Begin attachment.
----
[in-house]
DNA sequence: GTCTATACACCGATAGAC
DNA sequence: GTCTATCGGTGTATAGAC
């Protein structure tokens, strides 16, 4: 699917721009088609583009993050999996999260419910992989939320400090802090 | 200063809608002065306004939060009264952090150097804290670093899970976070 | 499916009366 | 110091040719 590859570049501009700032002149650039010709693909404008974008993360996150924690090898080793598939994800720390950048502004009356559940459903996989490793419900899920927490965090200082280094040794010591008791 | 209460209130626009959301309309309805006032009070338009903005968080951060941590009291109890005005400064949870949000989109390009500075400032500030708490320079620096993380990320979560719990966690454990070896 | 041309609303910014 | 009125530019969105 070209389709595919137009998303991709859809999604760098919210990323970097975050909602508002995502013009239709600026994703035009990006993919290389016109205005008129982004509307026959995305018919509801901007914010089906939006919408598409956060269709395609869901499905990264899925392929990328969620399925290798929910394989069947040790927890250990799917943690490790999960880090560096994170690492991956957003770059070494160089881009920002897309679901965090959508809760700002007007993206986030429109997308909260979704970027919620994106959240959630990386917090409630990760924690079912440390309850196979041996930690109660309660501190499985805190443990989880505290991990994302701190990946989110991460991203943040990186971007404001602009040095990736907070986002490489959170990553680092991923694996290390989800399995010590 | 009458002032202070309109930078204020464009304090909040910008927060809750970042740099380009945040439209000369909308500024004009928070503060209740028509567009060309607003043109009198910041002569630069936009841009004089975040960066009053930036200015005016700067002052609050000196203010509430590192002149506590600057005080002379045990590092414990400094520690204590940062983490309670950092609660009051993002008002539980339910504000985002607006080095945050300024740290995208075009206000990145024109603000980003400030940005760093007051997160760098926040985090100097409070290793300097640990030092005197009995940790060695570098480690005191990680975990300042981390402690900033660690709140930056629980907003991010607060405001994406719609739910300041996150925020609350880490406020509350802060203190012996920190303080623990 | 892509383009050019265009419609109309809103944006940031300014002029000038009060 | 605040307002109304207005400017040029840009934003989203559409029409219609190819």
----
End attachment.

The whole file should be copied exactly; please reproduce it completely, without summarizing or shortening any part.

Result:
[in-house]
DNA sequence: GTCTATACACCGATAGAC
DNA sequence: GTCTATCGGTGTATAGAC
């Protein structure tokens, strides 16, 4: 699917721009088609583009993050999996999260419910992989939320400090802090 | 200063809608002065306004939060009264952090150097804290670093899970976070 | 499916009366 | 110091040719 590859570049501009700032002149650039010709693909404008974008993360996150924690090898080793598939994800720390950048502004009356559940459903996989490793419900899920927490965090200082280094040794010591008791 | 209460209130626009959301309309309805006032009070338009903005968080951060941590009291109890005005400064949870949000989109390009500075400032500030708490320079620096993380990320979560719990966690454990070896 | 041309609303910014 | 009125530019969105 070209389709595919137009998303991709859809999604760098919210990323970097975050909602508002995502013009239709600026994703035009990006993919290389016109205005008129982004509307026959995305018919509801901007914010089906939006919408598409956060269709395609869901499905990264899925392929990328969620399925290798929910394989069947040790927890250990799917943690490790999960880090560096994170690492991956957003770059070494160089881009920002897309679901965090959508809760700002007007993206986030429109997308909260979704970027919620994106959240959630990386917090409630990760924690079912440390309850196979041996930690109660309660501190499985805190443990989880505290991990994302701190990946989110991460991203943040990186971007404001602009040095990736907070986002490489959170990553680092991923694996290390989800399995010590 | 009458002032202070309109930078204020464009304090909040910008927060809750970042740099380009945040439209000369909308500024004009928070503060209740028509567009060309607003043109009198910041002569630069936009841009004089975040960066009053930036200015005016700067002052609050000196203010509430590192002149506590600057005080002379045990590092414990400094520690204590940062983490309670950092609660009051993002008002539980339910504000985002607006080095945050300024740290995208075009206000990145024109603000980003400030940005760093007051997160760098926040985090100097409070290793300097640990030092005197009995940790060695570098480690005191990680975990300042981390402690900033660690709140930056629980907003991010607060405001994406719609739910300041996150925020609350880490406020509350802060203190012996920190303080623990 | 892509383009050019265009419609109309809103944006940031300014002029000038009060 | 605040307002109304207005400017040029840009934003989203559409029409219609190819």